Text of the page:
Briefs: Quick Mid-Pacific News

Siena Usui, Staff Writer

Students successfully competed in music festival 

Mid-Pacific students took the top three spots in the teen division of the 39th Annual KZOO Music Festival contest on Nov. 3. Sophomore Tyler Devere took 1st place, sophomore Karlee Tanaka placed 2nd, and freshman Alaina Visi got 3rd place. 

The judges were record label artists and producers who flew from Japan to judge the contestants. One champion is selected to fly to Japan and compete in the worldwide finals.

“I enjoyed it because it was a much bigger venue than where I’ve ever performed. There were so many more contestants and talented people,” said Tanaka. For the competition, she sang U & I by Ailee in Japanese. An estimated 400 people watched the contest.


Fewer students inducted into NHS

There were fewer students inducted into the National Honor Society (NHS) compared to last year. About the same amount of students were eligible, but there weren’t as many students who applied, said NHS Advisor Bill Wheeler. 

The NHS inducted 14 students for the 2019-2020 school year on Nov. 26. 

“Part of the issue with students when they apply to NHS is that they don’t fill out the application very well. They’re too humble, and (the applications) are not as complete as we want to see,” said Wheeler.  


Civil Beat featured students poems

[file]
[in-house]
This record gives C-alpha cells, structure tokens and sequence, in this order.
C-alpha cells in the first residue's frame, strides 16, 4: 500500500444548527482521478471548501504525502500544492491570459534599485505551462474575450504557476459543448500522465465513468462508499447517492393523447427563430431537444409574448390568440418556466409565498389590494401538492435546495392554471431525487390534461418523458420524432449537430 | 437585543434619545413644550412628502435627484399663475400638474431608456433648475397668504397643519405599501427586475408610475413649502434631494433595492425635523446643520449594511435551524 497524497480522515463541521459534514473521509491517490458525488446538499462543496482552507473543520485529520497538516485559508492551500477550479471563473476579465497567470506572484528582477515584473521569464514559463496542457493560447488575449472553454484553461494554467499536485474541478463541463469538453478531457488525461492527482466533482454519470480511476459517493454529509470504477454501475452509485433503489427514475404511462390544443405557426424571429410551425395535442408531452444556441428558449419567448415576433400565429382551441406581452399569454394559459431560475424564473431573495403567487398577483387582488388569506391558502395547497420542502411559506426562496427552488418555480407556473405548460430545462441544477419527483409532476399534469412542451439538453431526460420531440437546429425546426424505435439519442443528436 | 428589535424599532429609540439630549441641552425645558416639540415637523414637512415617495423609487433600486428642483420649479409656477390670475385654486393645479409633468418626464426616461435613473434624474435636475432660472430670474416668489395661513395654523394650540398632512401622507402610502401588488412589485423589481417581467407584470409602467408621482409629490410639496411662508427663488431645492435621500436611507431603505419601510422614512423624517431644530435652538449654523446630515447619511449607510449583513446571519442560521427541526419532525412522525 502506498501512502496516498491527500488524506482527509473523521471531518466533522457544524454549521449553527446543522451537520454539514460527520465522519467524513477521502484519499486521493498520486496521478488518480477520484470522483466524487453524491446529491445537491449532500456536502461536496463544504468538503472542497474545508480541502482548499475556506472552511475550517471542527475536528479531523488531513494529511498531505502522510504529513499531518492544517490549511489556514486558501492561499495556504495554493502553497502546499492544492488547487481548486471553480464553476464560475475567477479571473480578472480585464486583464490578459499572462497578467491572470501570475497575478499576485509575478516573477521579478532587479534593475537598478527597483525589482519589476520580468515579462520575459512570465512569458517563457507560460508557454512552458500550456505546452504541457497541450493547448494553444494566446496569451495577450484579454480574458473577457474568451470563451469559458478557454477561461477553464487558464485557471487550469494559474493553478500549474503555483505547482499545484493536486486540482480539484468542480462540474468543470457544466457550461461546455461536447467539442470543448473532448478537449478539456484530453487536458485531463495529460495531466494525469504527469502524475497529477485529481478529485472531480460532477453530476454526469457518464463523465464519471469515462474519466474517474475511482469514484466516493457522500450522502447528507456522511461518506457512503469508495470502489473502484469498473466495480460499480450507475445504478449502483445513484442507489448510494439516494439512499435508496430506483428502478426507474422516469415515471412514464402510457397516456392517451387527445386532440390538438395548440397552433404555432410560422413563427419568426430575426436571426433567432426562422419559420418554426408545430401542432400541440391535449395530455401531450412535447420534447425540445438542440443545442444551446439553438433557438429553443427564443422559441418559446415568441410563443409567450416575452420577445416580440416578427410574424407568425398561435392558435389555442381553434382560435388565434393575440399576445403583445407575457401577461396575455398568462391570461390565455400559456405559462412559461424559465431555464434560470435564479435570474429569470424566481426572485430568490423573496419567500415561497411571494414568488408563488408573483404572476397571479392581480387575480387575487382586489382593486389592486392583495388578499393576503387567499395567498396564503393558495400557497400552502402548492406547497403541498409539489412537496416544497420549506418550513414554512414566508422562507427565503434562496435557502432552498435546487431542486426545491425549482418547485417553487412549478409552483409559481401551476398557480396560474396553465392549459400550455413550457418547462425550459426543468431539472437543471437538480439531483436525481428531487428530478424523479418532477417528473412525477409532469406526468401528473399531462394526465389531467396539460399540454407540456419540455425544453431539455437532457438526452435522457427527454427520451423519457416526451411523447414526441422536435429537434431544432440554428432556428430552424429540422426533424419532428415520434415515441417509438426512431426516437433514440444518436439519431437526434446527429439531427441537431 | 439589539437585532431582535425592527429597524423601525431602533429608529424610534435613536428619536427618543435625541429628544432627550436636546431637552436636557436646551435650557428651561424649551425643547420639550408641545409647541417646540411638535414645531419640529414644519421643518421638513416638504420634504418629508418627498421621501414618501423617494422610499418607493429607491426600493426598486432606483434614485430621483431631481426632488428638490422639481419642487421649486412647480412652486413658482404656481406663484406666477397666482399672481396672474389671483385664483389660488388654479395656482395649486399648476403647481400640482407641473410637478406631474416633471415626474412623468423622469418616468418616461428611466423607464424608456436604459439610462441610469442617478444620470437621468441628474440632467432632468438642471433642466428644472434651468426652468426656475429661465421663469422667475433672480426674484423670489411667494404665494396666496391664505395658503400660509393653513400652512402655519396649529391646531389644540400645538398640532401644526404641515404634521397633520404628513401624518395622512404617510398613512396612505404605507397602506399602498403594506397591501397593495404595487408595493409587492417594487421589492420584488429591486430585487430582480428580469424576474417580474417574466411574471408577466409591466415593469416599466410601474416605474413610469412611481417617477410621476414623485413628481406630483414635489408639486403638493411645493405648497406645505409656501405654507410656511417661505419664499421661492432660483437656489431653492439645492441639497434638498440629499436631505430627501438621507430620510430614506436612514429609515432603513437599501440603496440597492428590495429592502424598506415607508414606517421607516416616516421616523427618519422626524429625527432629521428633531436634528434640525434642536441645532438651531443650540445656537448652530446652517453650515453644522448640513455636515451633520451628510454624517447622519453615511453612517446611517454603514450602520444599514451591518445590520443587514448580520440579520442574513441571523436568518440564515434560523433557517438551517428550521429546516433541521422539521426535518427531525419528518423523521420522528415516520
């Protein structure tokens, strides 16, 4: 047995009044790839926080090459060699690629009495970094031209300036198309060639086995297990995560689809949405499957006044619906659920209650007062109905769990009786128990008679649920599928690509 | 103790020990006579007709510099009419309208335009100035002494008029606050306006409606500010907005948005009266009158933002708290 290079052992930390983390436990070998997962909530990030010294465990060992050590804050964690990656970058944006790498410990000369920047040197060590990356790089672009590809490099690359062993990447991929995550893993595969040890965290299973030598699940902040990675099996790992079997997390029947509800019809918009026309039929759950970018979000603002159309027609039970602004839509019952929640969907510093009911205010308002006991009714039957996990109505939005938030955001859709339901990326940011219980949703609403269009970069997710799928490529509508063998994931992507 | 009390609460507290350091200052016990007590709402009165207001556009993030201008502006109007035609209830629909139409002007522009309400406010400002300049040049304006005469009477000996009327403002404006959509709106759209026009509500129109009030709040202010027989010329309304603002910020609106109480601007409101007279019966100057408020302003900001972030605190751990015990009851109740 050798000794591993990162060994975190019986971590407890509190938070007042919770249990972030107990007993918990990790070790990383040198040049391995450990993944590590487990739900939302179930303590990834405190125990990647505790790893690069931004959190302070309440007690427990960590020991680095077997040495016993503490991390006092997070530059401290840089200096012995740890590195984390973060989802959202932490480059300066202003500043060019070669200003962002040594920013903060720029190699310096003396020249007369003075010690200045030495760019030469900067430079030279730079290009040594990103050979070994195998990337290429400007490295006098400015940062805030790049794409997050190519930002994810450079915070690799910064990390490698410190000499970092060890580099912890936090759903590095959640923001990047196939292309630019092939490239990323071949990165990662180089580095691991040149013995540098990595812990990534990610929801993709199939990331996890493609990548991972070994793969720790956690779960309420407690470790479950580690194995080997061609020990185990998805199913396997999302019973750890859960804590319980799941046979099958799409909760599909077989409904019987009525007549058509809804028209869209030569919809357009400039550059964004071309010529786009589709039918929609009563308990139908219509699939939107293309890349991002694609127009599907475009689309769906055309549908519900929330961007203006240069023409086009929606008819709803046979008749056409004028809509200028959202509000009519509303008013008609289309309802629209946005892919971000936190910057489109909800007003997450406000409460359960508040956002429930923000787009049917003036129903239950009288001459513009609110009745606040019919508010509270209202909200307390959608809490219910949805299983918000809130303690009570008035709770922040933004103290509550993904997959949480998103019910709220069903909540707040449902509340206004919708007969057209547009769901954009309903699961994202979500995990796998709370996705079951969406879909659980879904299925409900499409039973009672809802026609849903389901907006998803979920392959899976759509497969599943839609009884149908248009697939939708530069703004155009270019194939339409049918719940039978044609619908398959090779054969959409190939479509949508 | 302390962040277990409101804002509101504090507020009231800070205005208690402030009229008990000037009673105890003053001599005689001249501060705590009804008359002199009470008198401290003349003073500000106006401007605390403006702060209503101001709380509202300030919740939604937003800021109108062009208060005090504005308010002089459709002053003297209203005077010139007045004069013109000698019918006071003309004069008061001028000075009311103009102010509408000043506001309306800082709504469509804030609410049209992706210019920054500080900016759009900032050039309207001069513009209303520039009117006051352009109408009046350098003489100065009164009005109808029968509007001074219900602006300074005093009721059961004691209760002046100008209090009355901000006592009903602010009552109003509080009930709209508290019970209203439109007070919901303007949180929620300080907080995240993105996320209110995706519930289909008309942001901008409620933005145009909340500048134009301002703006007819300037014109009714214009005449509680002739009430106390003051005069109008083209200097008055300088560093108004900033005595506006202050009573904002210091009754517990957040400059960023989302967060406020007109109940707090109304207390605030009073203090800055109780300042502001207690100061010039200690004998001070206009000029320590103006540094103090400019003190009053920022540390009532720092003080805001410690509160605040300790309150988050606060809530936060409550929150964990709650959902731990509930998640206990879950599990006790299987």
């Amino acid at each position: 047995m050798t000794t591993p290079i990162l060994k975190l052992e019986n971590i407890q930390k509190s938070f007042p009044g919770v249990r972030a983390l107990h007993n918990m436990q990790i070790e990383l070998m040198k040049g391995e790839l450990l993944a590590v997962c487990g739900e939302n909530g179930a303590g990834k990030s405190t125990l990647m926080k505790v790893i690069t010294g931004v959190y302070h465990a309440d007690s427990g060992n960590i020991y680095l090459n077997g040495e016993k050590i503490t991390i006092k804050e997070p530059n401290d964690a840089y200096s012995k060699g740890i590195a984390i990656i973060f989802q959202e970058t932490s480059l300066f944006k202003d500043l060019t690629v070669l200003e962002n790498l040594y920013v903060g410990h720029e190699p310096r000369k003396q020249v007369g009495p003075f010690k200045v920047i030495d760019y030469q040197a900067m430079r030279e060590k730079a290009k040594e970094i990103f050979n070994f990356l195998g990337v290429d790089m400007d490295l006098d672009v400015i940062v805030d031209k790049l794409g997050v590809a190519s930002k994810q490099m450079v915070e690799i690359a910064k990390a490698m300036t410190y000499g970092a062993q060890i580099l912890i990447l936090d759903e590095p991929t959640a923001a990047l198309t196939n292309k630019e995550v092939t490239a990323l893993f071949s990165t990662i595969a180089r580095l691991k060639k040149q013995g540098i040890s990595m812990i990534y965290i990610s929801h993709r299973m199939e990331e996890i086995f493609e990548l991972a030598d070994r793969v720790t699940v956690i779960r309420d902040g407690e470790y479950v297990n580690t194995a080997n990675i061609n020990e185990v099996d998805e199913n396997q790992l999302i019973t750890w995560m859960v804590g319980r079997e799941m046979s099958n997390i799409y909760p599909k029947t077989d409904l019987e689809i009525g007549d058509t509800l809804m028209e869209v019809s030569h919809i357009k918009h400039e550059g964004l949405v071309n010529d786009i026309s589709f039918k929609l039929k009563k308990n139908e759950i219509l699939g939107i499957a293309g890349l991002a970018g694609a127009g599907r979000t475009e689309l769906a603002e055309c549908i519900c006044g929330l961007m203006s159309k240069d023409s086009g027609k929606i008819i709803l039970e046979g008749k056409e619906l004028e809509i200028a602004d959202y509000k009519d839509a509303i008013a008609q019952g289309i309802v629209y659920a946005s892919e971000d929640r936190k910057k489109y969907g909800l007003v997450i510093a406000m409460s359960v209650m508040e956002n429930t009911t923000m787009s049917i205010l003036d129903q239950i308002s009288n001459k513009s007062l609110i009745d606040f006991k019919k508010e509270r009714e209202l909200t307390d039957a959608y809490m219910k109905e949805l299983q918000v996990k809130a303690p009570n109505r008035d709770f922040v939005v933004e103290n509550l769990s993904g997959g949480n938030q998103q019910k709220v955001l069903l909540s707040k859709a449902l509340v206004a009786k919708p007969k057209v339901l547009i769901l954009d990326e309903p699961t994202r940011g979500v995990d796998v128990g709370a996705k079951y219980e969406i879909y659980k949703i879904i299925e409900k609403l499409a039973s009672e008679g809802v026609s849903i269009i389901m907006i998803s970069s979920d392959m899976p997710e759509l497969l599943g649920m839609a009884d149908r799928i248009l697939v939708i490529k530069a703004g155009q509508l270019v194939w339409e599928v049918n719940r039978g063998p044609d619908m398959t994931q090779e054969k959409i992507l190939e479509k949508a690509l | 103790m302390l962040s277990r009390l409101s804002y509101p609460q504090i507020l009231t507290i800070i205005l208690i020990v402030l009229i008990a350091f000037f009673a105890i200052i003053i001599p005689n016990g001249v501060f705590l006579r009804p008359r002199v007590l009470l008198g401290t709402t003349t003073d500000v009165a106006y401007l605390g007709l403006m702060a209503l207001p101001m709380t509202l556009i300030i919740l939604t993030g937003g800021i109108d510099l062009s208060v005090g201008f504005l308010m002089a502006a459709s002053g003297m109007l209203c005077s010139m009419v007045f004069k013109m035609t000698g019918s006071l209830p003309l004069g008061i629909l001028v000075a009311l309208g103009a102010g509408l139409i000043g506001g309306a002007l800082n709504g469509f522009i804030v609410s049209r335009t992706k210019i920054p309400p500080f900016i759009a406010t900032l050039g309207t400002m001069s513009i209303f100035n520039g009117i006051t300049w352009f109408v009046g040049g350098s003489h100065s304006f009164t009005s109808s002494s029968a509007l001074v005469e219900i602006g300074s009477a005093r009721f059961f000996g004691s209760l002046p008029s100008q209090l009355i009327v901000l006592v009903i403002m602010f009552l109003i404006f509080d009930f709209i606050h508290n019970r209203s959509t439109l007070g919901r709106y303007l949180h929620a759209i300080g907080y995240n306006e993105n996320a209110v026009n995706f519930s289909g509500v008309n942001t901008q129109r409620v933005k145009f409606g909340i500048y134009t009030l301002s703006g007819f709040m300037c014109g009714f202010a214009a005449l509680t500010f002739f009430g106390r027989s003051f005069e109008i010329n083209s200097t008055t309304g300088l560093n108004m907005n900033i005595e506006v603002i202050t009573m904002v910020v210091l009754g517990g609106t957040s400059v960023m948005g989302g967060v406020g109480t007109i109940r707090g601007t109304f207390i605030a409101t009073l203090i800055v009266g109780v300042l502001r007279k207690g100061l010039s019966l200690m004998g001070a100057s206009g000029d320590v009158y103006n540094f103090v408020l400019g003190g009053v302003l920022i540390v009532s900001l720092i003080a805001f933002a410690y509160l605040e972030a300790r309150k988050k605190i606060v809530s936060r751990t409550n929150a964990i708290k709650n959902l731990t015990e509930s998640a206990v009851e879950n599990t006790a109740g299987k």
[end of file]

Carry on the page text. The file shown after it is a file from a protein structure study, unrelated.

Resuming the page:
Four Mid-Pacific students are now published poets, thanks to the Civil Beat Neighborhood Haiku contest. Civil Beat is an investigative news website that writes about local news happening in Hawaii. Participants in the contest based their poems around their neighborhoods, and wrote haikus based on the number of syllables in their zip code.

Freshman English teacher Maya Garcia assigned the Neighborhood Haiku as homework. They were also given the opportunity to submit their work to the contest. 

“I liked that there was a set amount of syllables and that everyone’s was going to sound different and be different because they’re not all following the exact same pattern, so I feel that it also gave it more of a challenge,” said freshman Anastasia Morse, who was one of the four students who had their haikus featured on Civil Beat’s Instagram account.


Freshman class service project

The 9th grade collected two carloads full of toiletries for the Institute of Human Services as a way to help homelessness in Hawaii. 

They had a service project, a toiletry drive, which focused on helping the homeless on Oahu. From Oct. 4 to Nov. 1, students dropped off donations in their homerooms. Students could donate items such as toothpaste, shampoo and soap. 

“We wanted to do something to give back to our community. We thought about the situation with the homeless on Oahu and we wanted to be useful and helpful to them. One of the things that they don’t have access to is showers and bathrooms,” said freshman class advisor Kymbal Roley.